I remember telling a web designer friend about WordPress years ago:
“What’s WordPress?” he asked.
“It’s a content management system”
My how times have changed. Now content management systems (CMS) are the new driving force on the web.
In the early days, some developers were even a little coy about revealing what CMS they were using to build their sites. Now however, the cat is out of the proverbial bag. Everybody uses them, and pretty much everybody wants one.
But is a CMS really the best option for you?
Probably. But it’s a good idea to consider the alternatives before you dive in.
Before the rise of the CMS, most web sites were ‘static‘ or ‘html‘. These sites were pretty straight forward – each page you looked at on your browser was made from a single file.
When you looked at the home page of that web site, you were probably looking at a file called ‘index.htm’. And if you wanted to add a page to your site, you or your web developer coded up a new file like ‘about.htm’, uploaded it to your web server and presto, your ‘About’ page was born.
These sites were called ‘static‘ because the files sat quietly on the web server and were delivered unchanged to your browser. A bit like turning the pages of a book. They were called ‘html‘ because that was the type of file they were.
On the other hand, a CMS powered website is more like a car. It has moving parts. The core program of the CMS (eg WordPress) is the engine. Then you add a theme which is like the chassis. You can also add plugins which are like options on your car – retracting mirrors, 4WD, turbo or a GPS nav system.
These sites are called ‘dynamic‘ because unlike the ‘static’ sites, the page you see on your web browser is created on the fly, compiled from a database and components stored elsewhere.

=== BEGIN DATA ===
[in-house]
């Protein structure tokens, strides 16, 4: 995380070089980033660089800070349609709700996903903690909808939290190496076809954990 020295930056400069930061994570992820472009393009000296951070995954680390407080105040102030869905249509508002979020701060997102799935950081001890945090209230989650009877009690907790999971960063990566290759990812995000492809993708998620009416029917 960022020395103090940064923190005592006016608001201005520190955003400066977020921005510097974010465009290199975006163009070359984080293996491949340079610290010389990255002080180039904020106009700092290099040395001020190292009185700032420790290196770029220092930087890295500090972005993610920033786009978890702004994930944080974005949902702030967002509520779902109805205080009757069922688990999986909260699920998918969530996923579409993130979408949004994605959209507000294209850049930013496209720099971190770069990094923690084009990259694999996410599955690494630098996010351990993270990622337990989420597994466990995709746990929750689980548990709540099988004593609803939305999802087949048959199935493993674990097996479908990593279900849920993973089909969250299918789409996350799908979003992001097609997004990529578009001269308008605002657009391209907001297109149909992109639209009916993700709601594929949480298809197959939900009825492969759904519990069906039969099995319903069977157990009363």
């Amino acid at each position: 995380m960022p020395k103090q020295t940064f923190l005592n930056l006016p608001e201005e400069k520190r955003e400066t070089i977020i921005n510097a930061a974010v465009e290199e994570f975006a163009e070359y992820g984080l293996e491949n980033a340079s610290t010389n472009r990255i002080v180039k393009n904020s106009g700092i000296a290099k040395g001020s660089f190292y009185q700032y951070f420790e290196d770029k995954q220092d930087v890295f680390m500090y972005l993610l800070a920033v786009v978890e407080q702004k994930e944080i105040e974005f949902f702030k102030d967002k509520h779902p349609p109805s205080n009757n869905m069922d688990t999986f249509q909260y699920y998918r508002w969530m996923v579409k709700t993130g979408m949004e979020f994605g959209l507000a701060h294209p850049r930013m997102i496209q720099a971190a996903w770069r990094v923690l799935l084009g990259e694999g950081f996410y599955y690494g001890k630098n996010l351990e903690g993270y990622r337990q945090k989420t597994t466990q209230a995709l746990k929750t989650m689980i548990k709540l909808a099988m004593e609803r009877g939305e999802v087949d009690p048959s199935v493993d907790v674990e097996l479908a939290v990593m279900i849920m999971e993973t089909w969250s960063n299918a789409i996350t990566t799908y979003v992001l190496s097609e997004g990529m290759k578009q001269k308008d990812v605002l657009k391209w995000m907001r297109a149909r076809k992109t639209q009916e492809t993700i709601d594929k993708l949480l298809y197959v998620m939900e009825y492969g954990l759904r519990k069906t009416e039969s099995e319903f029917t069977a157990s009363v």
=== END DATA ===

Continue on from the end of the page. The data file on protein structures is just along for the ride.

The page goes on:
What’s more, you the owner can log into the administration part of your CMS and add content, pictures, pages and more. That’s what I’m doing right now. I have a cup of coffee, I’m seated comfortably at my computer, writing this article in my Firefox web browser. But I could be in a café using my tablet or I could even publish this post from the top of a mountain using my mobile phone and the WordPress app.
Cool. What’s not to like about that?
OK, but do you actually need a CMS?
If you have a really simple site that you don’t plan to update much (often called a ‘brochure’ site) a ‘static’ site may be a good option.
Yes, people are still making and using static sites. Sometimes these sites point to where the owner does most of their updating, like Facebook, Twitter, Instagram or Pinterest.
“Can’t I just use a CMS anyway? Your car analogy made them sound more exciting and I like the sound of those plugins. I think I may need 4WD.”
Yes you can, but think ‘car’ verses ‘book’. A CMS is good because it is flexible, future proof (if you use the right system) and you can update content yourself. But like a car, a CMS needs regular maintenance or it will break down.
A book on the other hand needs less attention. It’s pretty much set and forget… until you want to update it.
The analogy has its limits of course. The cost to set up a content management system may not be that much greater than a static site. But the ongoing running costs and requirements are a significant consideration.
Similarly, there may be parts of your static site that need updating depending what technologies it uses, but generally, it will be cheaper to run.
So, static site or content management system? Usually, content management system will win hands down these days. And WordPress wins the contest for most popular CMS.
But be prepared for the extra work required to maintain and update it regularly in order to keep it secure and operating properly.
Need some more information about what type of site is best for you?